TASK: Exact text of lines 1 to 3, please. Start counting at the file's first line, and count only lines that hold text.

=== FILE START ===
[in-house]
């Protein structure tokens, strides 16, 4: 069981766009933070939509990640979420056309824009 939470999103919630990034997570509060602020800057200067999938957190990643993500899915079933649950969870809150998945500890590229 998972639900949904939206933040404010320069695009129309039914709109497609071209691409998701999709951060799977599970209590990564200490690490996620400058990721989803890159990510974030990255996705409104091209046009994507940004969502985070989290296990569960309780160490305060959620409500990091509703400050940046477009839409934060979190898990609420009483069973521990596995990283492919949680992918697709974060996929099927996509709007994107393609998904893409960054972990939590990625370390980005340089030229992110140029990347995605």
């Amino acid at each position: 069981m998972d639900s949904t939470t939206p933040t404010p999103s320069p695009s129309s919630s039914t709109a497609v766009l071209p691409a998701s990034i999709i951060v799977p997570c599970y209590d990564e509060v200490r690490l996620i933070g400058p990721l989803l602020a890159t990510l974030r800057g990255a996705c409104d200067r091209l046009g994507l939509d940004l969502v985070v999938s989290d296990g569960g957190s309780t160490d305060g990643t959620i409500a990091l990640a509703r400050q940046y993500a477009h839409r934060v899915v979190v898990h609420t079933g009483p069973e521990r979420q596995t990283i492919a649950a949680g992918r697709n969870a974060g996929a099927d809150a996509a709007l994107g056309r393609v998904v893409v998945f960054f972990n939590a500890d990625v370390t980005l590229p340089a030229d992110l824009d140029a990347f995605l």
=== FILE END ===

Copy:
[in-house]
């Protein structure tokens, strides 16, 4: 069981766009933070939509990640979420056309824009 939470999103919630990034997570509060602020800057200067999938957190990643993500899915079933649950969870809150998945500890590229 998972639900949904939206933040404010320069695009129309039914709109497609071209691409998701999709951060799977599970209590990564200490690490996620400058990721989803890159990510974030990255996705409104091209046009994507940004969502985070989290296990569960309780160490305060959620409500990091509703400050940046477009839409934060979190898990609420009483069973521990596995990283492919949680992918697709974060996929099927996509709007994107393609998904893409960054972990939590990625370390980005340089030229992110140029990347995605």
């Amino acid at each position: 069981m998972d639900s949904t939470t939206p933040t404010p999103s320069p695009s129309s919630s039914t709109a497609v766009l071209p691409a998701s990034i999709i951060v799977p997570c599970y209590d990564e509060v200490r690490l996620i933070g400058p990721l989803l602020a890159t990510l974030r800057g990255a996705c409104d200067r091209l046009g994507l939509d940004l969502v985070v999938s989290d296990g569960g957190s309780t160490d305060g990643t959620i409500a990091l990640a509703r400050q940046y993500a477009h839409r934060v899915v979190v898990h609420t079933g009483p069973e521990r979420q596995t990283i492919a649950a949680g992918r697709n969870a974060g996929a099927d809150a996509a709007l994107g056309r393609v998904v893409v998945f960054f972990n939590a500890d990625v370390t980005l590229p340089a030229d992110l824009d140029a990347f995605l």